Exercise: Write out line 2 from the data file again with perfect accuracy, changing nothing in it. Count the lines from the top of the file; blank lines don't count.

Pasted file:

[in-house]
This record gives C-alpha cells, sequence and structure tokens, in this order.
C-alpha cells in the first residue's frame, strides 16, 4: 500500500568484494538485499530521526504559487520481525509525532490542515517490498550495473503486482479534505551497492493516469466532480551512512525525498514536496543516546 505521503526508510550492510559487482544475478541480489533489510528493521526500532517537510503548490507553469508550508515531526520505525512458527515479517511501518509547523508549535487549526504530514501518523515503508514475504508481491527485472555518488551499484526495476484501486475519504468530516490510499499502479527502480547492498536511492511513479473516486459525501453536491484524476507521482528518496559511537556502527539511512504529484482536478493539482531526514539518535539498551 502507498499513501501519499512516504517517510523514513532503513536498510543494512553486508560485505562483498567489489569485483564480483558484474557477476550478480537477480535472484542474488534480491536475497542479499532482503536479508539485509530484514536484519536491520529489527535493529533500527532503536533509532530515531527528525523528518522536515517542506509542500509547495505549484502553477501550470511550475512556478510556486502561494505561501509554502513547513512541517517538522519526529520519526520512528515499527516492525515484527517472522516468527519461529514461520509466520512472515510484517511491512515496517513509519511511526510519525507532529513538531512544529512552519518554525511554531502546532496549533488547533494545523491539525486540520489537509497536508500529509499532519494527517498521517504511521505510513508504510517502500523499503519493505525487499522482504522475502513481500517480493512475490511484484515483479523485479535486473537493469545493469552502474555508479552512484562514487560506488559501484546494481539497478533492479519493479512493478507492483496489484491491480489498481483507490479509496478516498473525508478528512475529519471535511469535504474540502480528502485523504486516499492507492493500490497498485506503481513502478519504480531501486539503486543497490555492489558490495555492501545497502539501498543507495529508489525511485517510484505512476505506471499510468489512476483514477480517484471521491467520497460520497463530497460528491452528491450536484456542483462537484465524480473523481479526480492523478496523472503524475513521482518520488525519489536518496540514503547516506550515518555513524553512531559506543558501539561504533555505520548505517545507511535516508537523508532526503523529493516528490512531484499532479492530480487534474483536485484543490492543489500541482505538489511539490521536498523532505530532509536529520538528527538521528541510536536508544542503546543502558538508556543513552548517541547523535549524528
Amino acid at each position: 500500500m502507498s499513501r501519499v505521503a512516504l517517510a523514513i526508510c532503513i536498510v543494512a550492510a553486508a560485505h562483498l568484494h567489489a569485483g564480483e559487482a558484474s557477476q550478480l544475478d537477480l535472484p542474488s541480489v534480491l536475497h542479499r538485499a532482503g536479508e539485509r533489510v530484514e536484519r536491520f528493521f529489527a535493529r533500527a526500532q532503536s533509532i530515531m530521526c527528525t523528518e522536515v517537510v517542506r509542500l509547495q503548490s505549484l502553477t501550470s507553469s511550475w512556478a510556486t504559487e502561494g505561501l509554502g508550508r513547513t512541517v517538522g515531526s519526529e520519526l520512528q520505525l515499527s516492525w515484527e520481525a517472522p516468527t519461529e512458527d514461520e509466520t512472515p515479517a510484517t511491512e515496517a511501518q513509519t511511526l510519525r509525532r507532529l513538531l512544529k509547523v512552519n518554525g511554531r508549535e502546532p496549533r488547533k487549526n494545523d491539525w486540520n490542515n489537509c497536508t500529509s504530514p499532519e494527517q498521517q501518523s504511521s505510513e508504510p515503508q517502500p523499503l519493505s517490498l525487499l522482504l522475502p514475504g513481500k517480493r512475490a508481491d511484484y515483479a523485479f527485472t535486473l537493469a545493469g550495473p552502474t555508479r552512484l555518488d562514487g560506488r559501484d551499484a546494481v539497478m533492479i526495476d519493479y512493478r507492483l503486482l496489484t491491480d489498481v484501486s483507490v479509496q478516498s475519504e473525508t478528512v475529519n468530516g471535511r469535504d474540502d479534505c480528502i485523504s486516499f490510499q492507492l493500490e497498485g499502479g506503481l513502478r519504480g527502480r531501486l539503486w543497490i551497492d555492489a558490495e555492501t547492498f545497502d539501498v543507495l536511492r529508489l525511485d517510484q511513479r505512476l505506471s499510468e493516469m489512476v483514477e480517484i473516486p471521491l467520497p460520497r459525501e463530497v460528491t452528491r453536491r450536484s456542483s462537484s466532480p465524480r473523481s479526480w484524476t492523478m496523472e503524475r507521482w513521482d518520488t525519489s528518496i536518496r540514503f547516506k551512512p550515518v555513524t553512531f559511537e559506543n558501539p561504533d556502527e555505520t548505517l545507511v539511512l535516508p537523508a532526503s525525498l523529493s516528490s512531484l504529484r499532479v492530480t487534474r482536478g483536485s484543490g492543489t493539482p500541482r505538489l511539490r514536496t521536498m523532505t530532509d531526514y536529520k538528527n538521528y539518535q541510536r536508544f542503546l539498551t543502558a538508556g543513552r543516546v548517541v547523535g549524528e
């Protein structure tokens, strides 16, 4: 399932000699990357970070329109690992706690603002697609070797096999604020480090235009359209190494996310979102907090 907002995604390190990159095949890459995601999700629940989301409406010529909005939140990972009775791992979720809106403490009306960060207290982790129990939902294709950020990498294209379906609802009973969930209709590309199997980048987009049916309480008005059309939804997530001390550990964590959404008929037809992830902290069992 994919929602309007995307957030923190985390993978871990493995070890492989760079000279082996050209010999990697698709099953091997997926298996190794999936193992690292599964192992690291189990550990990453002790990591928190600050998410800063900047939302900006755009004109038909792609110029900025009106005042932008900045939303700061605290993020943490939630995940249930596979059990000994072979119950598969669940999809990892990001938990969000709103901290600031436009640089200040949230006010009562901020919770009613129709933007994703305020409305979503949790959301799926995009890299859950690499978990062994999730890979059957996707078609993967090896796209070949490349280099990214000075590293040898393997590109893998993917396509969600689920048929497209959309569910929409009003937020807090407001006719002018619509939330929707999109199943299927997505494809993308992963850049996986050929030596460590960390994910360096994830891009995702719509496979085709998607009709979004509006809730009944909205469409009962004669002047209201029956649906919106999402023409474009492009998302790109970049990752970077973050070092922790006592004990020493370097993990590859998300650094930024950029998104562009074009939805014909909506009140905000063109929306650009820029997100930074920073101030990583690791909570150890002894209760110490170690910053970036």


This record gives C-alpha cells, sequence and structure tokens, in this order.